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A Man of Principle: St. John the Baptist
A Belated Reflection on John the Baptist
The playwright Robert Bolt was once asked to explain his admiration for St. Thomas More, the Catholic Saint beheaded by Henry VIII of England because he, More, would not recognize the divorce of Henry from his first wife, Catherine of Aragon, nor Henry’s subsequent, pretended remarriage to Anne Bolynn. Bolt’s admiration for More was evident in his famous play, A Man for All Seasons; but some viewers were puzzled, for Bolt himself was a nonbeliever. He explained that what he admired so much about More was his integrity:
Why do I take as my hero a man who brings about his own death because he can’t put his hand on an old black book and tell an ordinary lie? For this reason: A man takes an oath only when he wants to commit himself quite exceptionally to the statement, when he wants to make an identity between the truth of it and his own virtue; he offers himself as a guarantee.
St. Thomas More brings to mind another man of principle, another man who would not tell a very ordinary lie even to save his own life: St. John the Baptist. The two men both have something in common. Both can be plainly and fairly said to have died in defense in marriage, that is, in defense of what God Himself declared marriage to be in the beginning, and what Our Lord declared marriage to be when He walked the earth:
Have ye not read, that he who made man from the beginning, made them male and female? And he said: For this cause shall a man leave father and mother, and shall cleave to his wife, and they two shall be in one flesh. Therefore now they are not two, but one flesh. What therefore God hath joined together, let no man put asunder. (Matt. 19:4-6).
From this principle neither St. Thomas More, nor St. John the Baptist, would budge one iota, not even for the convenience of the kings of their own day. Like St. Thomas, St. John would stand upon the truth of God whatever it cost him.
What we know for certain about St. John comes from the Gospels; he was a cousin of Our Lord, born to his mother Elizabeth in her old age. Renaissance painters delighted to show the two of them together as children; Raphael’s Madonna of the Meadow with the Christ Child and John the Baptist is an especially famous example, though we know little of their actual childhood together.
We do know that John took his mission as the forerunner of the Messiah very seriously. His own needs were simple, and he met them the same way; Matthew tells us that he came clothed in a camel skin, eating only locusts and wild honey. Nor did he go to the cities and towns where crowds and important hearers were to be found. Rather, John went to the desert. He was Isaiah’s voice “[c]rying in the wilderness, Make ready the way of the Lord.” His reputation spread to Jerusalem and beyond, and many came out to the desert to be baptized by him. Even the religious scholars and elite of his day, the scribes and Pharisees, came to hear him.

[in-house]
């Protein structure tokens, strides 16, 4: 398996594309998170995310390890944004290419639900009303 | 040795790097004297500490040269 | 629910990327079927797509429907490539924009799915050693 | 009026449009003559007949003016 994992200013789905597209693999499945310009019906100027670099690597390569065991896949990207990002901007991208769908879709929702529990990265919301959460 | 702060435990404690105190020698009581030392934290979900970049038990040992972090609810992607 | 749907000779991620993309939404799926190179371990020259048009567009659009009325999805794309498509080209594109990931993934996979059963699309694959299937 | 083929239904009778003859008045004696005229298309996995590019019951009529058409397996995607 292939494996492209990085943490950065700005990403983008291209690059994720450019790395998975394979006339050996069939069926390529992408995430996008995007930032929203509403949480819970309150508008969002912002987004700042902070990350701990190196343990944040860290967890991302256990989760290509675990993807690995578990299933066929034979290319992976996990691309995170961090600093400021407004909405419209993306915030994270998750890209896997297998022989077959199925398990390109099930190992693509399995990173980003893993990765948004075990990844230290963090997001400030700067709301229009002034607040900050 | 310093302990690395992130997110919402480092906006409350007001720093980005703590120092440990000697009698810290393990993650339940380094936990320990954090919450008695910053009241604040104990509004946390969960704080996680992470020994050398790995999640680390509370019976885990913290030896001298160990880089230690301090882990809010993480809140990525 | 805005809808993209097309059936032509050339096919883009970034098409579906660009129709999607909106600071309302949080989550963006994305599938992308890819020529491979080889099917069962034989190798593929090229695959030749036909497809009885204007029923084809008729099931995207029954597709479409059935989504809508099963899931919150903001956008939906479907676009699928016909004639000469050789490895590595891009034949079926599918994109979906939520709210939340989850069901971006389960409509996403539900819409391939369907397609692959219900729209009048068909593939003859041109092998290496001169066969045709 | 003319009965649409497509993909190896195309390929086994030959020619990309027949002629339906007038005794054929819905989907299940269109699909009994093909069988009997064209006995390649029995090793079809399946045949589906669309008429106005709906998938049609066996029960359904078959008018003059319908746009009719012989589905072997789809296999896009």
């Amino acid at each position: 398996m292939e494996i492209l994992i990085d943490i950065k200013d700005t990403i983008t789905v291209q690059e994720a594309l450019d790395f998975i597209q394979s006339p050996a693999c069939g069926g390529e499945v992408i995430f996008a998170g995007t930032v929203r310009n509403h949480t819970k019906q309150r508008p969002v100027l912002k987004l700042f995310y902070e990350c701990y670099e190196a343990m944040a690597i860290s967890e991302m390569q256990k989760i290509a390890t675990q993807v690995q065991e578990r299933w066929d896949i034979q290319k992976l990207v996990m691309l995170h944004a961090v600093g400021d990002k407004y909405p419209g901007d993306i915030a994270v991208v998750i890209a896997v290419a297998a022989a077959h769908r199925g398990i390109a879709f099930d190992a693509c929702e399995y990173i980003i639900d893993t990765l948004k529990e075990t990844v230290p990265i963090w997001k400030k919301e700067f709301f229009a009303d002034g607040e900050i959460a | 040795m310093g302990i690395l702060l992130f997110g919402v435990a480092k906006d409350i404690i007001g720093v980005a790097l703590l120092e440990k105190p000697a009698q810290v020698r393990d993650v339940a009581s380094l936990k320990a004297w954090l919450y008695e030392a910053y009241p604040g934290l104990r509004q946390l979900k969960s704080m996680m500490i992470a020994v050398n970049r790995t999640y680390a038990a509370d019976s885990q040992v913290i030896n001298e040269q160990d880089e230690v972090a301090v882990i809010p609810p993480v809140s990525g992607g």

If the young St. John was portrayed as sweet and graceful by Raphael and by other Renaissance painters, as a voice in the wilderness, he was hard as nails, or as the truth. He wore no soft clothes, nor ate fine foods. Rather than making friends and influencing people, he denounced the scribes and Pharisees who came to hear him, warning them also to repent, else they would not be spared the coming wrath.
St. John taught the truth, and he could not soften it, not even for the decadent, decaying descendant of the once mighty Maccabees: King Herod Antiphas. Where St. John lived in the desert, King Herod lived in a fine palace; where St. John wore a camel skin and ate locusts and wild honey, King Herod wore soft clothes and ate the finest of foods. If there was one man St. John might have been wise to avoid angering, it was King Herod Antiphas. But John cared little for worldly wisdom. When King Herod called St. John to him, perhaps out of curiosity to hear what he might say, St. John pulled no punches. He pointed straight at Herod, illicitly “married” to his brother’s wife, and told the king: “It is not lawful for you to have her.” Herod took this no better than Henry VIII did just over 1500 years later.
And for that testimony to the truth of marriage, St. John the Baptist lost his head, the same fate that would later befall St. Thomas More. Two men, separated by so many centuries, but united by their firm adherence to the truth of God. Two men. who believed that marriage was what God had declared it to be, and that no one, not even a king, had the power to make it otherwise.
It is the same today. Marriage remains what God has declared it to be, and no king, government, Supreme Court, or media-entertainment complex, has the power to make it otherwise. We should remember that always and especially this June, when there is so much pressure to think otherwise.
Sts. John the Baptist and Thomas More, pray for us.